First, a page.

Zimbabwe is suffering from confidence crisis as can be witnessed by the extent to which citizens approach the different public bodies for information. This is so especially because there is little and no honest communication between the state and citizens, which results in citizens having to speculate and gossip in order for them to make important decisions.
In a community where there is no communication between the citizenry and the state, both exhibit lack of trust in each other and engage in activities that are meant to protect and promote personal gain at the expense of national interest. On the part of government, there has not been any efforts to ensure that the citizens have unfettered access to public offices, particularly those that deal with critical information. Oftentimes, what comes from the direction of the state are orders and instructions where citizens are expected to conform without proper progressive engagements, while from the citizenry it is usually the complains on positions and policies which they feel are improper.
In a big way, the government has used different legal instruments which curtail free access to information for citizens such as Access to Information and Protection of Privacy Act (Aippa), Official Secrets Act, Broadcasting Services Act, Censorship Act, Public Order and Security Act (Posa) and Interception of Communications Act.
These tools have been used to create a gap between citizens and the state which has given rise to the confidence crisis that this country is grappling with at the moment with by-products manifesting as polarisation and diminishing trust. It has created a buffer so that the people cannot access their government. The government seems to be afraid of its people while the people seem to be both suspicious and afraid of their government. In a situation as is obtaining, the nation suffers lack of consensus and fragmentation where there is no area of commonality or rallying point for us all.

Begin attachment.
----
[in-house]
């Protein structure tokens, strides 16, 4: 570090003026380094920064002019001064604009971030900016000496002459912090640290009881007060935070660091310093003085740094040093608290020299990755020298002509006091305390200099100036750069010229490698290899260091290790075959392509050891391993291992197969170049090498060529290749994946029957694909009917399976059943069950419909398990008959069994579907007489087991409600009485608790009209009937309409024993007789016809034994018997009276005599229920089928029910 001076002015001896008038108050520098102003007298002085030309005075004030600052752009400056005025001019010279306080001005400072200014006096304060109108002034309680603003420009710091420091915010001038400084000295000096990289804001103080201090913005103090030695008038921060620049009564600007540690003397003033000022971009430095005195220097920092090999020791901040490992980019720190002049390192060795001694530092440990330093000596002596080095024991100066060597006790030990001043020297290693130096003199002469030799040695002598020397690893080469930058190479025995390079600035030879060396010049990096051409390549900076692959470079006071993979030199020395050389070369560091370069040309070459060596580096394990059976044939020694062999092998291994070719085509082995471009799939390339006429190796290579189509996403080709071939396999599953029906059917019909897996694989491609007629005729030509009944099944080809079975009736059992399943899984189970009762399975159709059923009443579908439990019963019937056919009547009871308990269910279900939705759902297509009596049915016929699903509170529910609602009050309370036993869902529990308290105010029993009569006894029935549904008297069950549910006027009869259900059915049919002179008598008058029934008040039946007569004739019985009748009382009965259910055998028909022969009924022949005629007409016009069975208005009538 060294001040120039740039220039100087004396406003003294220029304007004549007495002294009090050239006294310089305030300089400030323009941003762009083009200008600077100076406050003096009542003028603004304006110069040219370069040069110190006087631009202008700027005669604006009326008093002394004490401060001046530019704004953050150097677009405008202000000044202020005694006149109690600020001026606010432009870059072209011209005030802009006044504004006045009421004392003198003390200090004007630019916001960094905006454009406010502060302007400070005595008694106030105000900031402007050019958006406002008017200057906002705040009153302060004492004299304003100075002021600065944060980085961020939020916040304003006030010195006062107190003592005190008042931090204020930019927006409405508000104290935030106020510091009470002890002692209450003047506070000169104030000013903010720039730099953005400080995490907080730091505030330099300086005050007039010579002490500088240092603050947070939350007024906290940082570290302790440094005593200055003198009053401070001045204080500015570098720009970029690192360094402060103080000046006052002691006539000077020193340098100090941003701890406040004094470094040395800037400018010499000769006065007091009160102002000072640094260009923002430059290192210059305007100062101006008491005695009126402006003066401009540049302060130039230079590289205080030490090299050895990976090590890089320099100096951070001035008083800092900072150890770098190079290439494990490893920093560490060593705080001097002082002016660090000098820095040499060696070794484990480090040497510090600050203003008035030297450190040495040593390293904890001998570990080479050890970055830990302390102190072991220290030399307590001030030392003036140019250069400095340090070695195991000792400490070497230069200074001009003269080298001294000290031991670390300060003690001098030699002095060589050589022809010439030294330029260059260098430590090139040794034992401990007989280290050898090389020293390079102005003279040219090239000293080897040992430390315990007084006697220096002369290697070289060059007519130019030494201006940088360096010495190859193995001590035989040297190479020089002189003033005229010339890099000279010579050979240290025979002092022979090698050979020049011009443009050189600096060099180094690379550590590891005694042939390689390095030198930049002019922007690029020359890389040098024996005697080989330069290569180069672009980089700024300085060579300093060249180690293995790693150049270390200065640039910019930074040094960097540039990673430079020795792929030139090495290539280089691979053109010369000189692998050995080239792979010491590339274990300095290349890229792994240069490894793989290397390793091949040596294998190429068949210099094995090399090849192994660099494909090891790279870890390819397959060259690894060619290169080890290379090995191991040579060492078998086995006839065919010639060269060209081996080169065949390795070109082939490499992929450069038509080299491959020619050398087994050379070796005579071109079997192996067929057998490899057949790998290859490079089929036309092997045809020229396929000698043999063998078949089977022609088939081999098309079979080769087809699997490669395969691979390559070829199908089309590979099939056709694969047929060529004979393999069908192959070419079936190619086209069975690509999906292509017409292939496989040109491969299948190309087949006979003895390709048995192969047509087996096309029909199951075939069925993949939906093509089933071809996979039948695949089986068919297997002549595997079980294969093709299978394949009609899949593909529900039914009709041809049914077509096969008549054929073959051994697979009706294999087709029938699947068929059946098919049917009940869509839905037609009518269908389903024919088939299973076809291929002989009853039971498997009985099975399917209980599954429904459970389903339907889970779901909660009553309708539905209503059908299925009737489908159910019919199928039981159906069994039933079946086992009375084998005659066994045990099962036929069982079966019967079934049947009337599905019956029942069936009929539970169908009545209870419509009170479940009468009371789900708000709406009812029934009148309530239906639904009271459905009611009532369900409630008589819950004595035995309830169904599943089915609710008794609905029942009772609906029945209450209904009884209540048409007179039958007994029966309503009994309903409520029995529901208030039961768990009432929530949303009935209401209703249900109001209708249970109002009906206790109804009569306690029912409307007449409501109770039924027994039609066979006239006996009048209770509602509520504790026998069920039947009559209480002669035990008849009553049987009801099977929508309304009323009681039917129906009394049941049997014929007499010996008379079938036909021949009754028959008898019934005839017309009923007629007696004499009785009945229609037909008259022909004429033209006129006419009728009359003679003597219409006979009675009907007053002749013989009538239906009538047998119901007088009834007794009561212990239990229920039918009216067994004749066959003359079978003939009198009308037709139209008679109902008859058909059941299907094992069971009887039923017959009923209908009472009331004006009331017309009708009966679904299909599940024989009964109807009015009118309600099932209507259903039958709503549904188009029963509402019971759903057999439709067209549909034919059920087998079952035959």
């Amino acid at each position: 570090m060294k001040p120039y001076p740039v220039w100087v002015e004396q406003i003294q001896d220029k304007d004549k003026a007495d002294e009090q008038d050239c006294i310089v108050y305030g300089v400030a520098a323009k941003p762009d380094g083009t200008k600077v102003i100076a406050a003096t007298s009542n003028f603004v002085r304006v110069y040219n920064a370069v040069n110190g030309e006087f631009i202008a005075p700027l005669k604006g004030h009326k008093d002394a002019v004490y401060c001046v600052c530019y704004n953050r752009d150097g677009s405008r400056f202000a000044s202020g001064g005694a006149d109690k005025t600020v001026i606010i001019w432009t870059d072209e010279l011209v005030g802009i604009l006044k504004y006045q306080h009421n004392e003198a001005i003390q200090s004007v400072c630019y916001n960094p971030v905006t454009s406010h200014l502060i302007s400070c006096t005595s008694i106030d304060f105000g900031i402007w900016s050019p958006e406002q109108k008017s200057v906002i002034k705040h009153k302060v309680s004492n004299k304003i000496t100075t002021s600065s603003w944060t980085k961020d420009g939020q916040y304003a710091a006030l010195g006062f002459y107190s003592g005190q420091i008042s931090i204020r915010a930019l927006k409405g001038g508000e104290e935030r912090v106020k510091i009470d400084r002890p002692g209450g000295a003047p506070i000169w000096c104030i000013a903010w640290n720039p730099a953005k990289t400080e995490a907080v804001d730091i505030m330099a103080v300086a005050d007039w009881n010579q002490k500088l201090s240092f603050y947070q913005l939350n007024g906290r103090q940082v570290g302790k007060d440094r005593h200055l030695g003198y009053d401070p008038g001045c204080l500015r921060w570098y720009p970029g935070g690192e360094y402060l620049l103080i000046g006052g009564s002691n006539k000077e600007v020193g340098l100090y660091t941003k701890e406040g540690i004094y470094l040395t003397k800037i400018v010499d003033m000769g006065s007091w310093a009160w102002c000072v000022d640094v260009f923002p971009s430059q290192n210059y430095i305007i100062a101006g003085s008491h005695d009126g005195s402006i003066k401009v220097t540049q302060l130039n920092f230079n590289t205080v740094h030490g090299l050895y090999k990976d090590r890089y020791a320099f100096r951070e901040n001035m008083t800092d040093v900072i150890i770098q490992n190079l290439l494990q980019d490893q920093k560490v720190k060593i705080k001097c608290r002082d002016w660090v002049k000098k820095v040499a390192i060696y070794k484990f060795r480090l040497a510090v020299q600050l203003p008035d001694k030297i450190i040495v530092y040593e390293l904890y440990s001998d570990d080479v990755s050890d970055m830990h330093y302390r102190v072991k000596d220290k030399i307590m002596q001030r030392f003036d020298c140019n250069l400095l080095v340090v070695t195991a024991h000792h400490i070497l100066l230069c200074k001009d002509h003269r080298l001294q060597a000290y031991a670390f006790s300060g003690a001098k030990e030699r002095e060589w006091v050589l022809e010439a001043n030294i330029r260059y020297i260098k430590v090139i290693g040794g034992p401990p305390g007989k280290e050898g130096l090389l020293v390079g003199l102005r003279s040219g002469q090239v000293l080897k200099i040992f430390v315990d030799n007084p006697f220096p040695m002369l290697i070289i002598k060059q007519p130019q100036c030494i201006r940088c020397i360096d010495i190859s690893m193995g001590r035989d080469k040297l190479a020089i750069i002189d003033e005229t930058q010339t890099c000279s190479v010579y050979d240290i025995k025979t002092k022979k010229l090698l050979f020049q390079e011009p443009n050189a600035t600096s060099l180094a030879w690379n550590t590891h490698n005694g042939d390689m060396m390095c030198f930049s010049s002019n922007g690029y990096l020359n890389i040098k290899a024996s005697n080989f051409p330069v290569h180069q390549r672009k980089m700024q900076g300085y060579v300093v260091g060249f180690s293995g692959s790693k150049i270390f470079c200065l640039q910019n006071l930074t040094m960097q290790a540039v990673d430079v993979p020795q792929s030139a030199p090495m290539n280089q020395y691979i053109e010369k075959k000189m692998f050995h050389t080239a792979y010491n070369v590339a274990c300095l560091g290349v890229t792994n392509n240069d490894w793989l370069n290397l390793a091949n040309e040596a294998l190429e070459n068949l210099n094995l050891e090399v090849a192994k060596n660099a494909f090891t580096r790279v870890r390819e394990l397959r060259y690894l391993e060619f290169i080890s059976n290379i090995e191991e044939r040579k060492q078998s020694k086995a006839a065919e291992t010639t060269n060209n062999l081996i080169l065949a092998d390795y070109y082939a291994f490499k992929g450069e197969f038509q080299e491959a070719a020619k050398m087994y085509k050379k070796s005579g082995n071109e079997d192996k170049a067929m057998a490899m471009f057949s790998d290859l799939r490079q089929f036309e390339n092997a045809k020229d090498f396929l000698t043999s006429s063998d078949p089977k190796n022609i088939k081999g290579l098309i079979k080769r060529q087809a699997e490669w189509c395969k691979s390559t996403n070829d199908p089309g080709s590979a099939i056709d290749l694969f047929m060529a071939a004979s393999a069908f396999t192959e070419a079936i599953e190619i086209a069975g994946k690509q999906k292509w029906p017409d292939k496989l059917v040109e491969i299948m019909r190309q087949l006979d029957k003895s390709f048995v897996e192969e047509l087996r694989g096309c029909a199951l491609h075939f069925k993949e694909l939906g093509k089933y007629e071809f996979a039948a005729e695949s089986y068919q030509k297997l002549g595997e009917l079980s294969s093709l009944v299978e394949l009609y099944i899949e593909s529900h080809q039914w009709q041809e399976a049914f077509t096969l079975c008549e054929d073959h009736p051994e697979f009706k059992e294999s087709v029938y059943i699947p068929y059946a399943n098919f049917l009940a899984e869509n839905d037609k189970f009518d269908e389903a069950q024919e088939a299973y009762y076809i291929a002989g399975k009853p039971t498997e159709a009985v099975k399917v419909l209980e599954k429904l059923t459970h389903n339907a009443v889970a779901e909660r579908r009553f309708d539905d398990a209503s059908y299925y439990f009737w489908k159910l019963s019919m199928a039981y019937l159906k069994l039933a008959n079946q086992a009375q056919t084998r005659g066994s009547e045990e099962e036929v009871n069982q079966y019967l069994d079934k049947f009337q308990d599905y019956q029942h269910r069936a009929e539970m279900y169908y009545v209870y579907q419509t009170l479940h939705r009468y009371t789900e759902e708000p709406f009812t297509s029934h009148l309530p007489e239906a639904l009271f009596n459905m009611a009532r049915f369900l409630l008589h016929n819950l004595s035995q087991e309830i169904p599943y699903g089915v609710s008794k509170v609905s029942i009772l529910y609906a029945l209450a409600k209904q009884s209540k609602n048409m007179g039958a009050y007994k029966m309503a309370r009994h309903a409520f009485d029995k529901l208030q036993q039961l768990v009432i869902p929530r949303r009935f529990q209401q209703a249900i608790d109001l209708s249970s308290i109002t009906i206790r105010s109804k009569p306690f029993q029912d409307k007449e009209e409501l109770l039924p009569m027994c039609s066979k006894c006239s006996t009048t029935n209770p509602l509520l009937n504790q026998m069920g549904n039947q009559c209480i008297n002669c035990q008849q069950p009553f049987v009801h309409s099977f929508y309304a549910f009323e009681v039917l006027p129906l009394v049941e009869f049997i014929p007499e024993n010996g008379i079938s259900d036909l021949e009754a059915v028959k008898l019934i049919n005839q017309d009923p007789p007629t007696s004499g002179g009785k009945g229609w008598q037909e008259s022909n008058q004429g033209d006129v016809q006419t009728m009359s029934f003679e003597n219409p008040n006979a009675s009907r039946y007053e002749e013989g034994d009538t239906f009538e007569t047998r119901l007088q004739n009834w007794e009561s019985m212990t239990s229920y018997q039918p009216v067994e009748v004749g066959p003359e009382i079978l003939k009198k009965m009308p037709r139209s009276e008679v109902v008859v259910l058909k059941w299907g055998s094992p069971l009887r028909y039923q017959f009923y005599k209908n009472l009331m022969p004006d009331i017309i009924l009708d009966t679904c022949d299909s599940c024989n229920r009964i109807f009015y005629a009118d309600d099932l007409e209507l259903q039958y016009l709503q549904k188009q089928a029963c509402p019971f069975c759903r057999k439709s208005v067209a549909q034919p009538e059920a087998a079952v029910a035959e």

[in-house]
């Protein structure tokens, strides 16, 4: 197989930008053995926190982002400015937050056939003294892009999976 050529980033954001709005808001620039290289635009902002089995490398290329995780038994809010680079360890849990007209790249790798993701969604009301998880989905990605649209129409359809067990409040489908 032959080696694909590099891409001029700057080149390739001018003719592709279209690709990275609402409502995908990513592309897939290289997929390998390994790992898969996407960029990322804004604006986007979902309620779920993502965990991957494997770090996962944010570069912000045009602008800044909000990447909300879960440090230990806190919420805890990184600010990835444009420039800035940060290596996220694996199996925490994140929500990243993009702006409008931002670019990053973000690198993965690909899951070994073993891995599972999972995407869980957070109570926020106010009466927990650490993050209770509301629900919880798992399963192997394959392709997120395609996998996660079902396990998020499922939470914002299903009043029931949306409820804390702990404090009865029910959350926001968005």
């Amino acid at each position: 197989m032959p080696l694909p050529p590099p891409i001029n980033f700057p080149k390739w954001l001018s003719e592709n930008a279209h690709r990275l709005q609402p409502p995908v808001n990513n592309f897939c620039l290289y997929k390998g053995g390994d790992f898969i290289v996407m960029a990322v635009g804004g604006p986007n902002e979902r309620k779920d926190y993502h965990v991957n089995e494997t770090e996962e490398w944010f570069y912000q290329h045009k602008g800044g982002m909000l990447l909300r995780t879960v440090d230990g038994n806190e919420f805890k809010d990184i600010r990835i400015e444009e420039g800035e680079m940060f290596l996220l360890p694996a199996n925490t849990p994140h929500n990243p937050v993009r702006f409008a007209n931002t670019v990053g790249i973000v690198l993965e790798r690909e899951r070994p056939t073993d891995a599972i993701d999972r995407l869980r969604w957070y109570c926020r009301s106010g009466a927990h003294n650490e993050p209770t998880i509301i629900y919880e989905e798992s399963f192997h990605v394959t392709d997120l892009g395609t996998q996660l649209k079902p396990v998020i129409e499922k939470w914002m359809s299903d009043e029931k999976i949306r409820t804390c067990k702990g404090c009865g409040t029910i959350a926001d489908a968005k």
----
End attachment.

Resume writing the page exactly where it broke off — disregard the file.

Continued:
Oftentimes, when bodies such as Zinara attempt to appraise citizens on its work, for instance how much it has collected through toll gates, citizens frown at it as an expression of disapproval and lack of trust in both the communicator and the information itself. This is the case with other bodies that are linked to the state including National Aids Council (NAC), Zimbabwe Revenue Authority (Zimra), Zesa, Zimbabwe Tourism Authority (ZTA), Zimbabwe Investment Authority (ZIA), Zimbabwe Electoral Commission (ZEC), and Broadcasting Authority (BAZ). They have lost credibility and the citizenry have no confidence in them.
Having said this, it is then terribly important for the government to open up channels of communication by promoting and enhancing media freedom so that media practitioners can access information sources for reliable information, whether negative or positive. The propensity to block the free flow of information should not be allowed in this era. The harnessing of ICTs and social media should be one of the critical areas that this government should embrace in order to build this confidence and enhance interaction between the state and citizens. The e-government concept which Communications minister Nelson Chamisa mentions sometimes should be the way to go.
But all this requires political will and preparedness to account on those who hold public office in whatever capacity.
For as long as there is no relationship between the governed and the governors, there will be no development in this country and any other country for that matter. And needless to say, this relationship is established and sustained through communication.
Opinion By Kudzai Kwangwari-ZACRAS Programs Officer